Ernest Everett Just, Class of 1907, came to Dartmouth from Kimball Union Academy, a private boarding school with a long affiliation with the College.

Just received a small scholarship from Dartmouth, but had to work to pay his bills. In the early part of the 20th century Dartmouth was a rough place for students of lesser means, which were all students of color. The College did not have a meal plan and students were required to pay as they went for their food. In addition, dorm rooms were spartan. In fact, the catalog notes that rooms were "furnished with bedsteads, mattresses, chiffonieres (a set of drawers) and chairs if desired." The student handbook goes so far as to warn freshmen (under a section titled "Some Suggestions"): "If you are rooming in a dormitory don't let the former occupant of the room sell you the radiator or the roller curtains, they come with the room."

While some poorer students complained of going all day without eating and using their overcoat for a blanket, we don't know if this was typical, or if Just suffered in the same way, but we do know that he lived in the least expensive dormitory on campus. Hallgarten, nicknamed Hellgate by the students who lived there, was on the edge of campus in an undesirable location close to the heating plant.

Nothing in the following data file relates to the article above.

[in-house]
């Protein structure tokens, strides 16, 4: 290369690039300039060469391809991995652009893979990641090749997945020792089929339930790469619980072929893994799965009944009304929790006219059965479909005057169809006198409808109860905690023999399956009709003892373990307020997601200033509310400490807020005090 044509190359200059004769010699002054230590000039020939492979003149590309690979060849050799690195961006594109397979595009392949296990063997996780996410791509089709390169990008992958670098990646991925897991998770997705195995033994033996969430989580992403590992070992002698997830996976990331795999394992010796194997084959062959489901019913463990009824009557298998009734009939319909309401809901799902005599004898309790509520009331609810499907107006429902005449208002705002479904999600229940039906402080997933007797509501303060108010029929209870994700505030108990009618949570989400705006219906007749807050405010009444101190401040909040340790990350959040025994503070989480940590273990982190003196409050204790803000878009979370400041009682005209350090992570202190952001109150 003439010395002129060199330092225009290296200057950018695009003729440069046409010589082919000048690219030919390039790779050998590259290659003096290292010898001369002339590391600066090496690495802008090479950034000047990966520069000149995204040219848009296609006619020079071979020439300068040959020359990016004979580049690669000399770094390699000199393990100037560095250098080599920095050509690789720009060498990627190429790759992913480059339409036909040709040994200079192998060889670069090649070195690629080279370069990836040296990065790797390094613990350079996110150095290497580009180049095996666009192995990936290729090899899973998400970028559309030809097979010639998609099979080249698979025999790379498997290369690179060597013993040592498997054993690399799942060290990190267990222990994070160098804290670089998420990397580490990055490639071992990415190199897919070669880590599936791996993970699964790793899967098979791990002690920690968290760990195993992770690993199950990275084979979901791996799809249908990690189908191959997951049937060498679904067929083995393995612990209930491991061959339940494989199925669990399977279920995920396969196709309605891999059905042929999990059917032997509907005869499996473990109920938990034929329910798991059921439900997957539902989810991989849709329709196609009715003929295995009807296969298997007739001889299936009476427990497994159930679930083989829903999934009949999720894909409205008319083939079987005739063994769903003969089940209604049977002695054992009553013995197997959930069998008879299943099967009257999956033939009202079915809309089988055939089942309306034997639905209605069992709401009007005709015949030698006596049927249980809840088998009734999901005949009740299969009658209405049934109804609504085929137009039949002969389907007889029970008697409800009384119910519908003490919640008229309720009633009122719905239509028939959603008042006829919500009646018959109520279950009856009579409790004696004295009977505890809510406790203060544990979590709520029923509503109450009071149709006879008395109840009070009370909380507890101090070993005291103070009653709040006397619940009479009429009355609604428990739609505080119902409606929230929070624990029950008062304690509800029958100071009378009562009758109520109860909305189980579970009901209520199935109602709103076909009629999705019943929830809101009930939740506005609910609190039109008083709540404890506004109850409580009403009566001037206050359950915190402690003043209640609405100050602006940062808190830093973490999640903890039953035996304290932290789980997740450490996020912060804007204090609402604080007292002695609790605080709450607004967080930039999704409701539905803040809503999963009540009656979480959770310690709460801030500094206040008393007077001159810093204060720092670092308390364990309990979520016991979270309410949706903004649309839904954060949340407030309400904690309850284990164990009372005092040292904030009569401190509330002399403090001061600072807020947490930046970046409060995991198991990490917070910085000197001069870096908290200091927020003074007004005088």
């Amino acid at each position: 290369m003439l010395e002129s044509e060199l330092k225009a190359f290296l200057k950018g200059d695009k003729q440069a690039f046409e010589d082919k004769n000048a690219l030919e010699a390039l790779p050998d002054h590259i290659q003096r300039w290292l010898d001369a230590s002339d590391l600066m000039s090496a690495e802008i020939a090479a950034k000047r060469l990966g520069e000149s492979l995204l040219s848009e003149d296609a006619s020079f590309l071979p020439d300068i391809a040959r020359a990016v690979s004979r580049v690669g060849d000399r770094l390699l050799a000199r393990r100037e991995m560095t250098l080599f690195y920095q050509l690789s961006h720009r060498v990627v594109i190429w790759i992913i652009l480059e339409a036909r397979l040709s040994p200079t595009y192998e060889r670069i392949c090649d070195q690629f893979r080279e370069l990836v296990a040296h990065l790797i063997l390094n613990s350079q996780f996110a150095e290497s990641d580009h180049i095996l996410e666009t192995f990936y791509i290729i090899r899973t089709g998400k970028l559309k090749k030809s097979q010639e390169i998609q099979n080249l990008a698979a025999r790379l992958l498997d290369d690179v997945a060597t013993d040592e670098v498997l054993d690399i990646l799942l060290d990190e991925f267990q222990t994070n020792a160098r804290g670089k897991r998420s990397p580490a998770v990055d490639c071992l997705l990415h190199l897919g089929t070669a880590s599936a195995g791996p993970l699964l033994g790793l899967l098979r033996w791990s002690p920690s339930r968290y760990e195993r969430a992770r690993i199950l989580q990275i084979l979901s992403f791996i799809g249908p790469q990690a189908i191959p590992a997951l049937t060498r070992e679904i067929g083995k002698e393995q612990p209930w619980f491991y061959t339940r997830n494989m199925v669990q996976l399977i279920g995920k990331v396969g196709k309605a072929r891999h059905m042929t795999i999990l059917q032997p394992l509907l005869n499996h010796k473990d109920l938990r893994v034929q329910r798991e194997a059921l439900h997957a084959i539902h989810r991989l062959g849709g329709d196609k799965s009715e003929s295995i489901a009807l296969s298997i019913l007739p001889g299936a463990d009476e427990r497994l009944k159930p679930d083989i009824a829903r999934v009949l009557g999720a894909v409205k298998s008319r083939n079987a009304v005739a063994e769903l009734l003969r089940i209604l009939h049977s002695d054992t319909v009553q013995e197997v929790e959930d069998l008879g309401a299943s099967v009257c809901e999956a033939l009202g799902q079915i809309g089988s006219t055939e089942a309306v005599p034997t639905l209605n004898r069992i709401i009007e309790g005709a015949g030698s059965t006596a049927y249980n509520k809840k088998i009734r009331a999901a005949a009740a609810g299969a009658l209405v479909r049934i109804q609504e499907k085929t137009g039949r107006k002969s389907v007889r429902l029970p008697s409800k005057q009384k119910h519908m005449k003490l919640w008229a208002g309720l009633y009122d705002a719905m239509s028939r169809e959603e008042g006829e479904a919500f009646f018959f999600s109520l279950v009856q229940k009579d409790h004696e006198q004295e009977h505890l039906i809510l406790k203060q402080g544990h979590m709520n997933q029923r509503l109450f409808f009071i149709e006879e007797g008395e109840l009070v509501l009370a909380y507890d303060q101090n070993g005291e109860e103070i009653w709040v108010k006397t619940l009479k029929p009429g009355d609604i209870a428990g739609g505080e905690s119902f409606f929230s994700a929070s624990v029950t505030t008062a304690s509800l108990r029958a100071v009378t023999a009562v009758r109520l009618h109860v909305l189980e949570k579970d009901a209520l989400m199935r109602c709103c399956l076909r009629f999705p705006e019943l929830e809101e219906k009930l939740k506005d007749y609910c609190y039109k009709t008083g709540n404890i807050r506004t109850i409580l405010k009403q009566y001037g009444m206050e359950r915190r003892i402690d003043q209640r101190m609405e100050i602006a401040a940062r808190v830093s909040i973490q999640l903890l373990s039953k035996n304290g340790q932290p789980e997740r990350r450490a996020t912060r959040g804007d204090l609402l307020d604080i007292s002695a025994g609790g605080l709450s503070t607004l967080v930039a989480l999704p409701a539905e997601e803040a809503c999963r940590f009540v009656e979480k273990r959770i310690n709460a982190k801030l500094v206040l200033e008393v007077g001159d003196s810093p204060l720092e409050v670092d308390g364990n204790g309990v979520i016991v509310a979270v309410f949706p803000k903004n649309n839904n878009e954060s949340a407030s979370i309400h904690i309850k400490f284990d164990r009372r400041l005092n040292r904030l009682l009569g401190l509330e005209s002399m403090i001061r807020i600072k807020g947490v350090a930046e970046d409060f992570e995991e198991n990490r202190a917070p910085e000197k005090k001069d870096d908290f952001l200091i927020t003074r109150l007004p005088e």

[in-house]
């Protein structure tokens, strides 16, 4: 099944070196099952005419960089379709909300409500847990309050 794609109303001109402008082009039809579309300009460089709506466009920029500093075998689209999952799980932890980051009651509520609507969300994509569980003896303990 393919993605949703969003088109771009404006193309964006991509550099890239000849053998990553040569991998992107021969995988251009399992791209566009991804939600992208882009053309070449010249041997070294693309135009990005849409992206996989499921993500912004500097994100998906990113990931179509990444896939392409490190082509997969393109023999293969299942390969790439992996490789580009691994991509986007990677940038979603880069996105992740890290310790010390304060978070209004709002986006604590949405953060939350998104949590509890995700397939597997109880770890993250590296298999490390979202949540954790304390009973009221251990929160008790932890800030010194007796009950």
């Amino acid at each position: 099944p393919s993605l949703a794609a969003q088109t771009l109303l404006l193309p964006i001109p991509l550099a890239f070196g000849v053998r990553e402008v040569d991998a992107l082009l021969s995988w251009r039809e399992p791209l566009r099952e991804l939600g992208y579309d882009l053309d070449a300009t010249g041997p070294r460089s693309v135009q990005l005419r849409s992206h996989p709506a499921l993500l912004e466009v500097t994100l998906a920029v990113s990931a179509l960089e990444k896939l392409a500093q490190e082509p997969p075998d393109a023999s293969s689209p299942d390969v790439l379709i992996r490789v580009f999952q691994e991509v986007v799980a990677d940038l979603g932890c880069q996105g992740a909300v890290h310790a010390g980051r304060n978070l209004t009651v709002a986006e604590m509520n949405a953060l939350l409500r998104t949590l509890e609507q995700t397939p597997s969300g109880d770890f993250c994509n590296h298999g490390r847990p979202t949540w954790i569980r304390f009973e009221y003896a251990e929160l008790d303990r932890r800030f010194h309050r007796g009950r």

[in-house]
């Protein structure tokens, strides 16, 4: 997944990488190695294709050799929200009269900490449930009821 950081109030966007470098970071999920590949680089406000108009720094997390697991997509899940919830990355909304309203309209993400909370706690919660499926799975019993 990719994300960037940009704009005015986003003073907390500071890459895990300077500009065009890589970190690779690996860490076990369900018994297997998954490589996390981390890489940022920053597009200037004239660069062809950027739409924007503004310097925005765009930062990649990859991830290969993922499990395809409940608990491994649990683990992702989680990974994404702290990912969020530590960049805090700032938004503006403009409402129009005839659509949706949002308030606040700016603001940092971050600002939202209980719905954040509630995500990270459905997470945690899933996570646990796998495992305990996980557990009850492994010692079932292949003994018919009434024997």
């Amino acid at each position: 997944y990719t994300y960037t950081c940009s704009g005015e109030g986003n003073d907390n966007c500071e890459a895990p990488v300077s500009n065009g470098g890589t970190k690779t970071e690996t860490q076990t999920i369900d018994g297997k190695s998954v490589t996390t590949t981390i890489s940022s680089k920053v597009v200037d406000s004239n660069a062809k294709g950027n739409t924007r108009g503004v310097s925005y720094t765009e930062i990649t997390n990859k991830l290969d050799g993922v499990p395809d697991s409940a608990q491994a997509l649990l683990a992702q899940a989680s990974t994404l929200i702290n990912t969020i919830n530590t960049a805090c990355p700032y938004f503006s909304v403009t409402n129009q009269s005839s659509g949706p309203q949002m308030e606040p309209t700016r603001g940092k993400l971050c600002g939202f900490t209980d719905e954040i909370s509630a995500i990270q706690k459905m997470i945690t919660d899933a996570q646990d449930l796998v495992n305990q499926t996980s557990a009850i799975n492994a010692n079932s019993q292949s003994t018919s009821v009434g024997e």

A photograph of a dormitory building.

As we can see from Just's grade card, he had a rough start at Dartmouth. He managed pretty well his first year, pulling a respectable (and then common) gentleman's C. Then he experienced the classic Sophomore slump - I'm sure many of us have been there - failing a class in the first term and again in the second term.

We know from the rules that Just must have taken makeup exams the summer after his sophomore year and passed them, because he returns the following term. And it would seem with renewed determination, achieving an impressive A average.

It is worth noting that the load and subject matter he was required to cover looks pretty daunting from today's perspective. Freshman in the scientific school were required to have some knowledge of Latin, Greek, French and German by the end of their second year.

A grade card.

By Just's junior year he had found his chosen field. Biology dominated his time. In 1905-06 he took 18 hours of Biology In his senior year, he took Vertebrate Embryology, Systemic Morphology of Plants, Research Work and a Zoological Seminar.

It is likely that Just's interest in Biology came from a course he took in his Sophomore year with William Patten. Patten was an early proponent of the theory of evolution and taught this in his course "Principals of Biology." Patten later took Just on as a sort of research assistant and cited Just's research in his work The Evolution of the Vertebrates and Their Kin.

While Patten was clearly the person who mentored Just into the field there is evidence that another member of the faculty, John Gerould, also played a role in his development as a scientist.

A black and white photograph of a white man with glasses.
John Gerould